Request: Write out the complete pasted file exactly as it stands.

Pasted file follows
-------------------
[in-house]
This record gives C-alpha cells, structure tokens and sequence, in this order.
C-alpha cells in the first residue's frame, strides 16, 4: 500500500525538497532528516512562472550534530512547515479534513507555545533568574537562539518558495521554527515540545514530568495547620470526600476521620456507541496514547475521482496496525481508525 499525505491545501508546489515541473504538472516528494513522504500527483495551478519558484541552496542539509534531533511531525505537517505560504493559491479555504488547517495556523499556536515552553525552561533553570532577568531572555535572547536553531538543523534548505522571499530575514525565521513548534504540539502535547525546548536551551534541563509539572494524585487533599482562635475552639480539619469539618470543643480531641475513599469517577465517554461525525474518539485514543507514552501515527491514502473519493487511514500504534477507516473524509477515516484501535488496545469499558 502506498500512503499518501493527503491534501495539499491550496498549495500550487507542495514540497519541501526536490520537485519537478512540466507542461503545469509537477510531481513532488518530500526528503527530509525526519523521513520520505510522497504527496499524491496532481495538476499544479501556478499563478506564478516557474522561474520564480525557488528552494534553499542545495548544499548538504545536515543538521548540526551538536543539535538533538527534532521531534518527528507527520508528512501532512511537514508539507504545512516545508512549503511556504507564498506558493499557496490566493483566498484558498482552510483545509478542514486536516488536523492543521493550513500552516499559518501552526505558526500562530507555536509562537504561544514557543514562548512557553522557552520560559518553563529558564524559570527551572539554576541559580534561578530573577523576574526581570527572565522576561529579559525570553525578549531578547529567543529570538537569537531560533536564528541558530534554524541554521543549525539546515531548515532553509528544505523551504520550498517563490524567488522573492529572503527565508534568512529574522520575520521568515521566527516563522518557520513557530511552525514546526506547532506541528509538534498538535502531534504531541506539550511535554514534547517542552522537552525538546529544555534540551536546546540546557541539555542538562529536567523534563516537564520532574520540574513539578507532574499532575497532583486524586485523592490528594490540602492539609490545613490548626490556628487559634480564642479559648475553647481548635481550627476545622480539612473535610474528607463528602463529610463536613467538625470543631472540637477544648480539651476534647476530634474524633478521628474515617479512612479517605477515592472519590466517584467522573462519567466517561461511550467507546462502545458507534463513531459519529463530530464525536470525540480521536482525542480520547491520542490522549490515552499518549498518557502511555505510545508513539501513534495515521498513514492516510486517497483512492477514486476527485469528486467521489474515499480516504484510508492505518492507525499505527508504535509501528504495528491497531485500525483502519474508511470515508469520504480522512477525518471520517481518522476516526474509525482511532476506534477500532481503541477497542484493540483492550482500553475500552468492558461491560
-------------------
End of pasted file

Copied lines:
[in-house]
This record gives C-alpha cells, structure tokens and sequence, in this order.
C-alpha cells in the first residue's frame, strides 16, 4: 500500500525538497532528516512562472550534530512547515479534513507555545533568574537562539518558495521554527515540545514530568495547620470526600476521620456507541496514547475521482496496525481508525 499525505491545501508546489515541473504538472516528494513522504500527483495551478519558484541552496542539509534531533511531525505537517505560504493559491479555504488547517495556523499556536515552553525552561533553570532577568531572555535572547536553531538543523534548505522571499530575514525565521513548534504540539502535547525546548536551551534541563509539572494524585487533599482562635475552639480539619469539618470543643480531641475513599469517577465517554461525525474518539485514543507514552501515527491514502473519493487511514500504534477507516473524509477515516484501535488496545469499558 502506498500512503499518501493527503491534501495539499491550496498549495500550487507542495514540497519541501526536490520537485519537478512540466507542461503545469509537477510531481513532488518530500526528503527530509525526519523521513520520505510522497504527496499524491496532481495538476499544479501556478499563478506564478516557474522561474520564480525557488528552494534553499542545495548544499548538504545536515543538521548540526551538536543539535538533538527534532521531534518527528507527520508528512501532512511537514508539507504545512516545508512549503511556504507564498506558493499557496490566493483566498484558498482552510483545509478542514486536516488536523492543521493550513500552516499559518501552526505558526500562530507555536509562537504561544514557543514562548512557553522557552520560559518553563529558564524559570527551572539554576541559580534561578530573577523576574526581570527572565522576561529579559525570553525578549531578547529567543529570538537569537531560533536564528541558530534554524541554521543549525539546515531548515532553509528544505523551504520550498517563490524567488522573492529572503527565508534568512529574522520575520521568515521566527516563522518557520513557530511552525514546526506547532506541528509538534498538535502531534504531541506539550511535554514534547517542552522537552525538546529544555534540551536546546540546557541539555542538562529536567523534563516537564520532574520540574513539578507532574499532575497532583486524586485523592490528594490540602492539609490545613490548626490556628487559634480564642479559648475553647481548635481550627476545622480539612473535610474528607463528602463529610463536613467538625470543631472540637477544648480539651476534647476530634474524633478521628474515617479512612479517605477515592472519590466517584467522573462519567466517561461511550467507546462502545458507534463513531459519529463530530464525536470525540480521536482525542480520547491520542490522549490515552499518549498518557502511555505510545508513539501513534495515521498513514492516510486517497483512492477514486476527485469528486467521489474515499480516504484510508492505518492507525499505527508504535509501528504495528491497531485500525483502519474508511470515508469520504480522512477525518471520517481518522476516526474509525482511532476506534477500532481503541477497542484493540483492550482500553475500552468492558461491560